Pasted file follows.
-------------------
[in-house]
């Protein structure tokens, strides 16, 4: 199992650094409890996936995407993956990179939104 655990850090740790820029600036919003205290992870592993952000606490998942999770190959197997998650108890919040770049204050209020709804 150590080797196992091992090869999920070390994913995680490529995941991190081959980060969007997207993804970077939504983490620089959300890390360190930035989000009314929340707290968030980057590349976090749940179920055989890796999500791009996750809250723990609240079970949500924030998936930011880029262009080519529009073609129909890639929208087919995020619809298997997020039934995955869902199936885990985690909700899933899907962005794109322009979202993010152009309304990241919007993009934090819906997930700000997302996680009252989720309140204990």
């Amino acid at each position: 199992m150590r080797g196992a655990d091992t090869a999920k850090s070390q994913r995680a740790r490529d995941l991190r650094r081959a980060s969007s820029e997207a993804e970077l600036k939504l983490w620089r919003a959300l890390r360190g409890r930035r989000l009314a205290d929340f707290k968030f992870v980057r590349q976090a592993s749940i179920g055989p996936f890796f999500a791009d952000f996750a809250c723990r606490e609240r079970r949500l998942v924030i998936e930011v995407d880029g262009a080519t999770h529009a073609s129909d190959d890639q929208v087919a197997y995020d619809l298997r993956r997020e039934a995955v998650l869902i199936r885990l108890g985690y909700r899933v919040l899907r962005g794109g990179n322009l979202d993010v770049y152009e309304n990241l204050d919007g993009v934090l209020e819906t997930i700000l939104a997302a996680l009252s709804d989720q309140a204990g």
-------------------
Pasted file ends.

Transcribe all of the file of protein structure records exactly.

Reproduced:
[in-house]
């Protein structure tokens, strides 16, 4: 199992650094409890996936995407993956990179939104 655990850090740790820029600036919003205290992870592993952000606490998942999770190959197997998650108890919040770049204050209020709804 150590080797196992091992090869999920070390994913995680490529995941991190081959980060969007997207993804970077939504983490620089959300890390360190930035989000009314929340707290968030980057590349976090749940179920055989890796999500791009996750809250723990609240079970949500924030998936930011880029262009080519529009073609129909890639929208087919995020619809298997997020039934995955869902199936885990985690909700899933899907962005794109322009979202993010152009309304990241919007993009934090819906997930700000997302996680009252989720309140204990």
């Amino acid at each position: 199992m150590r080797g196992a655990d091992t090869a999920k850090s070390q994913r995680a740790r490529d995941l991190r650094r081959a980060s969007s820029e997207a993804e970077l600036k939504l983490w620089r919003a959300l890390r360190g409890r930035r989000l009314a205290d929340f707290k968030f992870v980057r590349q976090a592993s749940i179920g055989p996936f890796f999500a791009d952000f996750a809250c723990r606490e609240r079970r949500l998942v924030i998936e930011v995407d880029g262009a080519t999770h529009a073609s129909d190959d890639q929208v087919a197997y995020d619809l298997r993956r997020e039934a995955v998650l869902i199936r885990l108890g985690y909700r899933v919040l899907r962005g794109g990179n322009l979202d993010v770049y152009e309304n990241l204050d919007g993009v934090l209020e819906t997930i700000l939104a997302a996680l009252s709804d989720q309140a204990g």